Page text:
Browns OTA Attendance: What's Important Now?

In another sign of increasing normalcy as it relates to sports, there are once again worries about attendance at Cleveland Browns OTAs. What's important and what isn't.
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There was a common belief that if the NFL cancelled offseason training activities this season out of caution regarding the pandemic, the Cleveland Browns would be fine, but now that they are having them, the focus is on who isn't in attendance. Again. OTAs have a real value for the Browns this season, but the players who need to be there are already there.

The defense, for the most part, is in Berea and working, which is great. With a unit that is incorporating so many new players, there is far more reason for everyone to be there. Myles Garrett and Denzel Ward are setting the tone as leaders on that sign of the ball, but Anthony Walker helped to explain why it was so important for the defense to be there.

The Browns can't simply expect to be able to step onto the field in September with a defense that is going to immediately click. It could be a work in progress that doesn't really get going for several weeks into the year. So beginning to work on that now has a huge value.

The rookies and most of the young players on the roster are there. Not only is it cheaper for them to be there than training on their own, but they have the most to learn about various systems. Other younger players didn't have the opportunity to participate in OTAs, so for some of them it's about giving themselves the best possible opportunity to secure a roster spot and earn a role.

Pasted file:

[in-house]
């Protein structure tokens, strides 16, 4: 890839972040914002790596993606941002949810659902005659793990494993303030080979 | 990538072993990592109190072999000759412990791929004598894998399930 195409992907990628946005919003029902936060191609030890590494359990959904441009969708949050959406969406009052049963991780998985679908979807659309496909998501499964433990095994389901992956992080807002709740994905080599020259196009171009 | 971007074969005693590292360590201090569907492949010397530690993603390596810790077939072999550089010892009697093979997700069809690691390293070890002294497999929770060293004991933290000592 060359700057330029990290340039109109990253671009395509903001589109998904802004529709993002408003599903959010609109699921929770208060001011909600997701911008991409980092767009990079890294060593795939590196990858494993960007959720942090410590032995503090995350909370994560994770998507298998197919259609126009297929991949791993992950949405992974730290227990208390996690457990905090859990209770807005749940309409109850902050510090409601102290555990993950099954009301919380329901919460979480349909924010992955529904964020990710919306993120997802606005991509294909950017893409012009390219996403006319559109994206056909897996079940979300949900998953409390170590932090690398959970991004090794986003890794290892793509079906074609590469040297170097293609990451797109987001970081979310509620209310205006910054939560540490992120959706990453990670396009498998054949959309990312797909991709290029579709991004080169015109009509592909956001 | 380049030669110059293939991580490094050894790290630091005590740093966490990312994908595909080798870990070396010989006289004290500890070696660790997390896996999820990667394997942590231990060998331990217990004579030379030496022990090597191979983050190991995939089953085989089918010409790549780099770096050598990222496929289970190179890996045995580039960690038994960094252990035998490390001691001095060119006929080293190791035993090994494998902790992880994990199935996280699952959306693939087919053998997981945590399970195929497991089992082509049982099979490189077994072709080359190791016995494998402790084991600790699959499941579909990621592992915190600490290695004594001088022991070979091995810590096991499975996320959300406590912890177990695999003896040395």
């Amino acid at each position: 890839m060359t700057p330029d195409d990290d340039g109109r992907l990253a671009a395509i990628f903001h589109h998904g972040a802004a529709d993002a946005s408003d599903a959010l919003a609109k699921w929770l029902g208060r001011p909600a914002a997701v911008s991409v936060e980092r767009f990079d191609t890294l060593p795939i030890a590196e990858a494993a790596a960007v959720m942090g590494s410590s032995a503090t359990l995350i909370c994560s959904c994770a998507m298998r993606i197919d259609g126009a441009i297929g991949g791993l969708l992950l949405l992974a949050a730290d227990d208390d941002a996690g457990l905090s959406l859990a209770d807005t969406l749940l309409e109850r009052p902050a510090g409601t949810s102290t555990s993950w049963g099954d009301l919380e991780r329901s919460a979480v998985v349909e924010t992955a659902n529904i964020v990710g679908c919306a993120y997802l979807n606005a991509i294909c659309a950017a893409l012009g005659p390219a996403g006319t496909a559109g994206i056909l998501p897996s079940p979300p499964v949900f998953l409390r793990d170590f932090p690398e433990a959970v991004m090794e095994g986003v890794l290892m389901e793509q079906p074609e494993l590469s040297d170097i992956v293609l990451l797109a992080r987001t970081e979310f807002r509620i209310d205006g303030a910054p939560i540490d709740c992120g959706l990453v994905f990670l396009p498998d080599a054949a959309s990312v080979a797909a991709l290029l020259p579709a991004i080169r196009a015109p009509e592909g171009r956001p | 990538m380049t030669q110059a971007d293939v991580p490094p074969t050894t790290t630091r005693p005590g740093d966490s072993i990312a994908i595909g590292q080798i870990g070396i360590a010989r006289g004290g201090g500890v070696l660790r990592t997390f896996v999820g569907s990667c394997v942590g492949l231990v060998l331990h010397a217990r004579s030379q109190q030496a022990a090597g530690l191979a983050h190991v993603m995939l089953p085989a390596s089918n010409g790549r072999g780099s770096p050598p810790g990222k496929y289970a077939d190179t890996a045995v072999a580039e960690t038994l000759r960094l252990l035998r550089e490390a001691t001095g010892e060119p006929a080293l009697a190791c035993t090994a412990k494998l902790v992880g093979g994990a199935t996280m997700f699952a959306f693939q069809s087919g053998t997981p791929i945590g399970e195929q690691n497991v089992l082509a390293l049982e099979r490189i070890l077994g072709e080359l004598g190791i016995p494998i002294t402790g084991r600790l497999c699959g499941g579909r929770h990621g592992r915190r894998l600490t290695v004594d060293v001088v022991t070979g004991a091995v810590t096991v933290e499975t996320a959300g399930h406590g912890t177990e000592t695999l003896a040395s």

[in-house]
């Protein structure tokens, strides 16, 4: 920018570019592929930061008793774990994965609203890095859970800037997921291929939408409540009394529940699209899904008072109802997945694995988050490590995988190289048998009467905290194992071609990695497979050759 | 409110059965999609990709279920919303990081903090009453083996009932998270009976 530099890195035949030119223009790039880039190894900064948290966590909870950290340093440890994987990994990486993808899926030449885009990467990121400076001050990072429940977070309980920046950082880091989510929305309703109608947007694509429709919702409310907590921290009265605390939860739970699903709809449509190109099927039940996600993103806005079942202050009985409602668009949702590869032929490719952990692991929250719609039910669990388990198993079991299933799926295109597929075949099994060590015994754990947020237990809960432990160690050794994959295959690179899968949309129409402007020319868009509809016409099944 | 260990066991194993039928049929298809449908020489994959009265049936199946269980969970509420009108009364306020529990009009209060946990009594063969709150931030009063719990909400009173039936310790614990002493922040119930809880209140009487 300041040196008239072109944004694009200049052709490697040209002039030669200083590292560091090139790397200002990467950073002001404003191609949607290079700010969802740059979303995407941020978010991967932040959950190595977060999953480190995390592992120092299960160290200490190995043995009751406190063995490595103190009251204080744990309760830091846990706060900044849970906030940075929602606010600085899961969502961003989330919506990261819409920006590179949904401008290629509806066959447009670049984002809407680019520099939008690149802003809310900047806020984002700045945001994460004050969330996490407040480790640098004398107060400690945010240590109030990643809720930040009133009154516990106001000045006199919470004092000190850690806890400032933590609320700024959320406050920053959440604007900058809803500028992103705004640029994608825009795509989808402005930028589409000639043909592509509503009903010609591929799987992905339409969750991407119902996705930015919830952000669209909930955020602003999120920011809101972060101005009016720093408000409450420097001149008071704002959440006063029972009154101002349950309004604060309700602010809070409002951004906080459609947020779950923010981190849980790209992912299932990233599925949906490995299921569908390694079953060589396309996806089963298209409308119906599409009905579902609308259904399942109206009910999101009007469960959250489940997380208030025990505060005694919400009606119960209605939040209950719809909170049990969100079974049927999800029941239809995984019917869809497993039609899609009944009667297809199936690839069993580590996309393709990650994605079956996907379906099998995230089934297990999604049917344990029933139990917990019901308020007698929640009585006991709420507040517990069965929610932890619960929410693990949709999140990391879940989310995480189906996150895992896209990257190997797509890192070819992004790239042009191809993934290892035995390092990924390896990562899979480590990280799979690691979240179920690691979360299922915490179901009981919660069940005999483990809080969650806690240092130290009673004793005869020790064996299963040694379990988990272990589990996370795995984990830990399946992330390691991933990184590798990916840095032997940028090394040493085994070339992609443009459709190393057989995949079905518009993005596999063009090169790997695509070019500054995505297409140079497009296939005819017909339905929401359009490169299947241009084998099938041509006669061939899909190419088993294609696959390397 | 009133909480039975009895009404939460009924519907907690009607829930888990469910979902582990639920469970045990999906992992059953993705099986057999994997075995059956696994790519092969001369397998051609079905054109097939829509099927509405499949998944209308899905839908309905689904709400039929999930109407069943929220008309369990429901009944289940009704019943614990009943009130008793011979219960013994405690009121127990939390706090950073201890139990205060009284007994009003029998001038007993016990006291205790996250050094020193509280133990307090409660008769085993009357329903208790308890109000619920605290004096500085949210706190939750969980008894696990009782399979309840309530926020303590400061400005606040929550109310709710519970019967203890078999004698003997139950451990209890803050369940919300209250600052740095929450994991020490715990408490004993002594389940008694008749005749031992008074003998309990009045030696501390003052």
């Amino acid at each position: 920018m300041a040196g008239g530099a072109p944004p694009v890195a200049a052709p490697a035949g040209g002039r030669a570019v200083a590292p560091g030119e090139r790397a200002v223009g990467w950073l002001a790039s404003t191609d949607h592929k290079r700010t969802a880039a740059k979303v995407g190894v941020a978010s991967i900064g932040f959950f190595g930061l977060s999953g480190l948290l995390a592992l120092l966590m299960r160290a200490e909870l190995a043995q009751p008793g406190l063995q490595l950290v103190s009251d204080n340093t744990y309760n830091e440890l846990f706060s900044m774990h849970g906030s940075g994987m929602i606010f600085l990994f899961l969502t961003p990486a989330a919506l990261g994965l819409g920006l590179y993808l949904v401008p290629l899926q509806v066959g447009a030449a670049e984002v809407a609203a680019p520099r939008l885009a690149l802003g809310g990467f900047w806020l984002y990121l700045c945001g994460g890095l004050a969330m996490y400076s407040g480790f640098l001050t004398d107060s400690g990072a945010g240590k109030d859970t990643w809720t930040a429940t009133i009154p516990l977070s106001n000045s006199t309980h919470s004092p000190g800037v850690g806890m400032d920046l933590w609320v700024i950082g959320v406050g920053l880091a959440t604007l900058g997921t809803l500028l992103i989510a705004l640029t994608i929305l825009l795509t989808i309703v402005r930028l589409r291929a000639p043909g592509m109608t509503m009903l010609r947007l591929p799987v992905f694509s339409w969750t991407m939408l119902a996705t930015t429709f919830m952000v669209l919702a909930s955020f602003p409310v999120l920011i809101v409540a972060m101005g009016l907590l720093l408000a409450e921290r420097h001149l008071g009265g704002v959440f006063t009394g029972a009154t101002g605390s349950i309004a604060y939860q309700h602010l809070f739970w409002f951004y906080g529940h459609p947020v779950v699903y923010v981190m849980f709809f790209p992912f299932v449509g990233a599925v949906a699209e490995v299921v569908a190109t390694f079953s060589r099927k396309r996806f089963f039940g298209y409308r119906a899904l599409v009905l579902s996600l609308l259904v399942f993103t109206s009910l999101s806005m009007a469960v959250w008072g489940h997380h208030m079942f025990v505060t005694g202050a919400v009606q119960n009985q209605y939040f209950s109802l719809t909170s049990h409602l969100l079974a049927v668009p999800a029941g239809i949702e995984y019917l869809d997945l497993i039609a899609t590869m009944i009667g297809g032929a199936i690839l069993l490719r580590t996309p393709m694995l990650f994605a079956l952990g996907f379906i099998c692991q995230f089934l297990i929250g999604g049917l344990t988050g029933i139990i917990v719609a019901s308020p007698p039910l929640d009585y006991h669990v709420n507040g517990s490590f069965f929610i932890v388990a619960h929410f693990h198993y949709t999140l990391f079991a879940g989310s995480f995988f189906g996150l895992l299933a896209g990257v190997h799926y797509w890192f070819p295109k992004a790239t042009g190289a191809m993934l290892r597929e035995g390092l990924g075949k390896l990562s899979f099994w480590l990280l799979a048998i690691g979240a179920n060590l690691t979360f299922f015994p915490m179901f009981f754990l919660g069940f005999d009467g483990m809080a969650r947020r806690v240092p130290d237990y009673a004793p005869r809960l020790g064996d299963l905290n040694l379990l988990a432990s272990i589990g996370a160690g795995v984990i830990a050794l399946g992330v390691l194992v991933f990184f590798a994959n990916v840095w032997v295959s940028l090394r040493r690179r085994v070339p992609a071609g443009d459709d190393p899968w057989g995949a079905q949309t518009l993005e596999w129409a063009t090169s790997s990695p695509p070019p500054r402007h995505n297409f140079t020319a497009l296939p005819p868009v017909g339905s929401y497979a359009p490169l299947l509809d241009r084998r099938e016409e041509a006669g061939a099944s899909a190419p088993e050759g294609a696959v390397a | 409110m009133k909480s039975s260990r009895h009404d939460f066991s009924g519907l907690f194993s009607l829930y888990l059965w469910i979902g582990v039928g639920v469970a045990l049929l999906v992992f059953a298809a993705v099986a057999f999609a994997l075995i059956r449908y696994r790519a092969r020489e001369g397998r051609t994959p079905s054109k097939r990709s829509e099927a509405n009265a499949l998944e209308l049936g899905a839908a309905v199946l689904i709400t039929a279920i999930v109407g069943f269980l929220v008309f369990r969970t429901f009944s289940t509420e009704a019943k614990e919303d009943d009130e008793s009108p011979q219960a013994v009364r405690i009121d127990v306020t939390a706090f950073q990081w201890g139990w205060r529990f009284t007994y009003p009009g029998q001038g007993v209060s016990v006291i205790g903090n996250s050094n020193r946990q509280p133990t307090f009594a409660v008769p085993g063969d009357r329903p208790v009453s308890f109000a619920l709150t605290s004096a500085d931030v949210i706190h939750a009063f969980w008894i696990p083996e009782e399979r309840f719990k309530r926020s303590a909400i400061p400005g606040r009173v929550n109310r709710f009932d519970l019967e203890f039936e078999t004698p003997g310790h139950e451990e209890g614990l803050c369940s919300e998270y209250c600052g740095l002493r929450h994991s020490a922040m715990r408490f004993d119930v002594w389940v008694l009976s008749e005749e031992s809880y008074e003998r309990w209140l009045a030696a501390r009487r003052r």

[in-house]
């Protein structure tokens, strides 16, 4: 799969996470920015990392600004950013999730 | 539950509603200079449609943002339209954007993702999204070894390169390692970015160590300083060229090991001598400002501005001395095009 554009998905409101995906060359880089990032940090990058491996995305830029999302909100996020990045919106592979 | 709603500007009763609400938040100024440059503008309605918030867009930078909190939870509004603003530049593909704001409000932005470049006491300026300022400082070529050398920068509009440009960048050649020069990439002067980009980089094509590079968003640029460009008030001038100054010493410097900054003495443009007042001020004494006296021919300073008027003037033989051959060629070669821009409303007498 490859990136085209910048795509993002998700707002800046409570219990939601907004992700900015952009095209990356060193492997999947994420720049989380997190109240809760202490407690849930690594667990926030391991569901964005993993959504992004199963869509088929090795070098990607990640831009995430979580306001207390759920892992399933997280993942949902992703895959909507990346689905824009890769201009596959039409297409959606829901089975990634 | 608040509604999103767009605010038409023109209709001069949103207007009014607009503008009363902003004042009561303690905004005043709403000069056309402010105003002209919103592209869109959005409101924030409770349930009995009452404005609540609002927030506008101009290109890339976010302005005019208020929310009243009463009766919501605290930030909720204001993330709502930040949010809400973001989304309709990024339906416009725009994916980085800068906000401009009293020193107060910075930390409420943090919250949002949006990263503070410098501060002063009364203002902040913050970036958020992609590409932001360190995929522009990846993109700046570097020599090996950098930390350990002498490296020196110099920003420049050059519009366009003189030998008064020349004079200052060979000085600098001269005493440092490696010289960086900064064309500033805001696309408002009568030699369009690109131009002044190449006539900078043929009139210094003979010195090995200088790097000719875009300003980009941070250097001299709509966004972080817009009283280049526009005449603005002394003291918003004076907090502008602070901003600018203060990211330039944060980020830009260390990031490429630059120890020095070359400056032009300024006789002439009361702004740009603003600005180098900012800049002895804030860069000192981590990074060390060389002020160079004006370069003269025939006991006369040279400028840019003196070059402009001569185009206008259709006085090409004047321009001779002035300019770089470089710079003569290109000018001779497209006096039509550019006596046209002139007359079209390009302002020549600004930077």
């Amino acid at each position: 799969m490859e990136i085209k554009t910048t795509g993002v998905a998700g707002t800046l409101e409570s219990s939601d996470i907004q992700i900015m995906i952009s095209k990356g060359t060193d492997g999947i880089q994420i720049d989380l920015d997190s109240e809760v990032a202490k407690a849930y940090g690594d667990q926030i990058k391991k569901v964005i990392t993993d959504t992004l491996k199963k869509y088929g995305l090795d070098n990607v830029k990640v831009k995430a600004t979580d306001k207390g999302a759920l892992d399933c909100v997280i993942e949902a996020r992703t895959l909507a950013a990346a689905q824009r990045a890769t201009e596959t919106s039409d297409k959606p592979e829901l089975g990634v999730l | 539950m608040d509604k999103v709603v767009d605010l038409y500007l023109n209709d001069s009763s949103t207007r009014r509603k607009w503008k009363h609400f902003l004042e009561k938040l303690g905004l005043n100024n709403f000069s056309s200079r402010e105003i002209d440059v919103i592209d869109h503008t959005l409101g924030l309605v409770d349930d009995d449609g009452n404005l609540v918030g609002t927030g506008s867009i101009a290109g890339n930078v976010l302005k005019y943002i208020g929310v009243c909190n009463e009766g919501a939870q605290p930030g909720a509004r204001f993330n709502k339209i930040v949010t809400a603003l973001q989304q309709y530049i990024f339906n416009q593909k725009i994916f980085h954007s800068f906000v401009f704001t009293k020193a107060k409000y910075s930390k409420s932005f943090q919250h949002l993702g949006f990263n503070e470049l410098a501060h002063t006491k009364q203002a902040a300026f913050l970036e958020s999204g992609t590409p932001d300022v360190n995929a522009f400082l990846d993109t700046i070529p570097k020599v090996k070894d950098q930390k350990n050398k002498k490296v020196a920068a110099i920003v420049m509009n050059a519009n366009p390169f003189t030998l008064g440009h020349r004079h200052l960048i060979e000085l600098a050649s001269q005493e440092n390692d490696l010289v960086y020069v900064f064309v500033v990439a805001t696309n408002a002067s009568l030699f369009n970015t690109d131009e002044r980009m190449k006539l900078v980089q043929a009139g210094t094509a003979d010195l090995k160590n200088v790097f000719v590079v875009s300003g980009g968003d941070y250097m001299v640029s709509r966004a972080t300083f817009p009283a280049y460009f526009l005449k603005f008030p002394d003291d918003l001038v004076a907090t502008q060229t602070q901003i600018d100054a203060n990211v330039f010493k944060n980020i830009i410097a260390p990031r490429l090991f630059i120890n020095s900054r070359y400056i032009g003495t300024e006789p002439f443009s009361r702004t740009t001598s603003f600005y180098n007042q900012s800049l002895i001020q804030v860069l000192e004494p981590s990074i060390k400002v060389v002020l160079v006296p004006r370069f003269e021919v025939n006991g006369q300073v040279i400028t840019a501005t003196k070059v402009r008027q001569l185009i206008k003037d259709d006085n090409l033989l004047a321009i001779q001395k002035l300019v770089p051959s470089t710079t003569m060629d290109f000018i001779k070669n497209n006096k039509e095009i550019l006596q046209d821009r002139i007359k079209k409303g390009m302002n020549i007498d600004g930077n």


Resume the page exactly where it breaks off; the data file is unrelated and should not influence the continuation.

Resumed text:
Many of the starting offensive players are not in attendance at this point. Baker Mayfield, the veteran receivers, running backs, tight ends and offensive linemen are not there. And given how well that side of the ball knows each other, that's not a concern. 

They know the offensive terminology and the system. Mayfield already worked out with receivers in Florida this year. Getting additional work is important and OTAs is a way to do it, but it's not the only way.

The virtual component is a game changer in term of OTAs and the offseason in general. The team isn't taking attendance and giving it out to the public, but the players who aren't in Berea actively working with the team on the field are still in those virtual meetings.

It allows players to stay engaged with teammates, coaches and continue their own preparation for the season. For a player like Odell Beckham, that's continuing the work he's doing to rehabilitate his knee in Arizona. Jarvis Landry tends to work out in Jupiter, Florida. Mayfield is usually in Austin, Texas.

It's easy to get in mindset that if a player isn't at OTAs, they are somehow not actively working to better the team or the team is suffering by their lack of attendance.

The team would undoubtedly prefer everyone would be in attendance. They love control and being able to monitor what players are doing. It feels safe and productive. That doesn't mean that the offense is somehow going to be at a disadvantage because they aren't there on June 2nd.

Much of OTAs has been at a walkthrough pace with a significant emphasis on teaching. Offensive players that aren't as concerned about learning the scheme or going over techniques they already know.

Those players can attend virtual meetings and continue focus on their own preparation, which might include focusing on physical training for a more few weeks until mandatory minicamp, then making the full transition back into a normal football schedule.

If the Browns lose their opening game of the season to the Kansas City Chiefs, it won't be due to lack of attendance at OTAs at the start of June. The first important date as it relates to player attendance in Berea will be the mandatory minicamp that runs from the 15th through 17th. Until then, the Browns players are fine.

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